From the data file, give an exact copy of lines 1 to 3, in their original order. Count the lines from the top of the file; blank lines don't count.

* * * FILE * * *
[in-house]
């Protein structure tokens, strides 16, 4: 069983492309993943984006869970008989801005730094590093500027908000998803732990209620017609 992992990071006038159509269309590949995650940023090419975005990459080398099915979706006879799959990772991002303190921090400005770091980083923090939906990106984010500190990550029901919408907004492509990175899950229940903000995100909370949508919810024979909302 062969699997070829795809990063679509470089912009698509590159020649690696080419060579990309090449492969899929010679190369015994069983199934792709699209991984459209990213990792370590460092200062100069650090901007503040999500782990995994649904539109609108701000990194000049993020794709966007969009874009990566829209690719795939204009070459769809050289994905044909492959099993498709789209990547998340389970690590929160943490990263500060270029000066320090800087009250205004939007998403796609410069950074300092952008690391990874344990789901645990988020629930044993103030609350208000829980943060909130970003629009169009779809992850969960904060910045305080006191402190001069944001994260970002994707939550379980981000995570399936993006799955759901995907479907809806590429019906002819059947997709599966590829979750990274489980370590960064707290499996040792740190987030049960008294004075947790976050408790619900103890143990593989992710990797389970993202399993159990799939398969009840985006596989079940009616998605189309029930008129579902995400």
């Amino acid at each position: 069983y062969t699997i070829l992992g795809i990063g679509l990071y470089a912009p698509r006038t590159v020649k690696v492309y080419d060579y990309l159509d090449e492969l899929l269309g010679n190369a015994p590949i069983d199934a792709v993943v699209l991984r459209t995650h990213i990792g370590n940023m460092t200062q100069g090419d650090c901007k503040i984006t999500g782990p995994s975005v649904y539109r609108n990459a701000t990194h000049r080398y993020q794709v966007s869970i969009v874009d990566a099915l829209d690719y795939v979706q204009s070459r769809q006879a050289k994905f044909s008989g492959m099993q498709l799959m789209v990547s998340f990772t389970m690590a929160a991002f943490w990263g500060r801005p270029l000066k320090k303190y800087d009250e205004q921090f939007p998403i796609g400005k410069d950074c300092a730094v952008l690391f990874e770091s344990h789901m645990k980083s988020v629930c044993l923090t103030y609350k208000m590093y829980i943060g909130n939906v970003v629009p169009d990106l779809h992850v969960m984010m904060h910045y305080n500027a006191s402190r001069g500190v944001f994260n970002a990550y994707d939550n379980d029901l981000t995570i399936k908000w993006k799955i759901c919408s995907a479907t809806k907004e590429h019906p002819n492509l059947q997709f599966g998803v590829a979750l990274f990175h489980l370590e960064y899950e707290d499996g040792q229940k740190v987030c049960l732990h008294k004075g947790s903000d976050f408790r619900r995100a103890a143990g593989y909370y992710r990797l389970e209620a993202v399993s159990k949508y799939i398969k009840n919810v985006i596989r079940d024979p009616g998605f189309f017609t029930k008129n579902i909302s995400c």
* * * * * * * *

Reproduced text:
[in-house]
């Protein structure tokens, strides 16, 4: 069983492309993943984006869970008989801005730094590093500027908000998803732990209620017609 992992990071006038159509269309590949995650940023090419975005990459080398099915979706006879799959990772991002303190921090400005770091980083923090939906990106984010500190990550029901919408907004492509990175899950229940903000995100909370949508919810024979909302 062969699997070829795809990063679509470089912009698509590159020649690696080419060579990309090449492969899929010679190369015994069983199934792709699209991984459209990213990792370590460092200062100069650090901007503040999500782990995994649904539109609108701000990194000049993020794709966007969009874009990566829209690719795939204009070459769809050289994905044909492959099993498709789209990547998340389970690590929160943490990263500060270029000066320090800087009250205004939007998403796609410069950074300092952008690391990874344990789901645990988020629930044993103030609350208000829980943060909130970003629009169009779809992850969960904060910045305080006191402190001069944001994260970002994707939550379980981000995570399936993006799955759901995907479907809806590429019906002819059947997709599966590829979750990274489980370590960064707290499996040792740190987030049960008294004075947790976050408790619900103890143990593989992710990797389970993202399993159990799939398969009840985006596989079940009616998605189309029930008129579902995400």
């Amino acid at each position: 069983y062969t699997i070829l992992g795809i990063g679509l990071y470089a912009p698509r006038t590159v020649k690696v492309y080419d060579y990309l159509d090449e492969l899929l269309g010679n190369a015994p590949i069983d199934a792709v993943v699209l991984r459209t995650h990213i990792g370590n940023m460092t200062q100069g090419d650090c901007k503040i984006t999500g782990p995994s975005v649904y539109r609108n990459a701000t990194h000049r080398y993020q794709v966007s869970i969009v874009d990566a099915l829209d690719y795939v979706q204009s070459r769809q006879a050289k994905f044909s008989g492959m099993q498709l799959m789209v990547s998340f990772t389970m690590a929160a991002f943490w990263g500060r801005p270029l000066k320090k303190y800087d009250e205004q921090f939007p998403i796609g400005k410069d950074c300092a730094v952008l690391f990874e770091s344990h789901m645990k980083s988020v629930c044993l923090t103030y609350k208000m590093y829980i943060g909130n939906v970003v629009p169009d990106l779809h992850v969960m984010m904060h910045y305080n500027a006191s402190r001069g500190v944001f994260n970002a990550y994707d939550n379980d029901l981000t995570i399936k908000w993006k799955i759901c919408s995907a479907t809806k907004e590429h019906p002819n492509l059947q997709f599966g998803v590829a979750l990274f990175h489980l370590e960064y899950e707290d499996g040792q229940k740190v987030c049960l732990h008294k004075g947790s903000d976050f408790r619900r995100a103890a143990g593989y909370y992710r990797l389970e209620a993202v399993s159990k949508y799939i398969k009840n919810v985006i596989r079940d024979p009616g998605f189309f017609t029930k008129n579902i909302s995400c």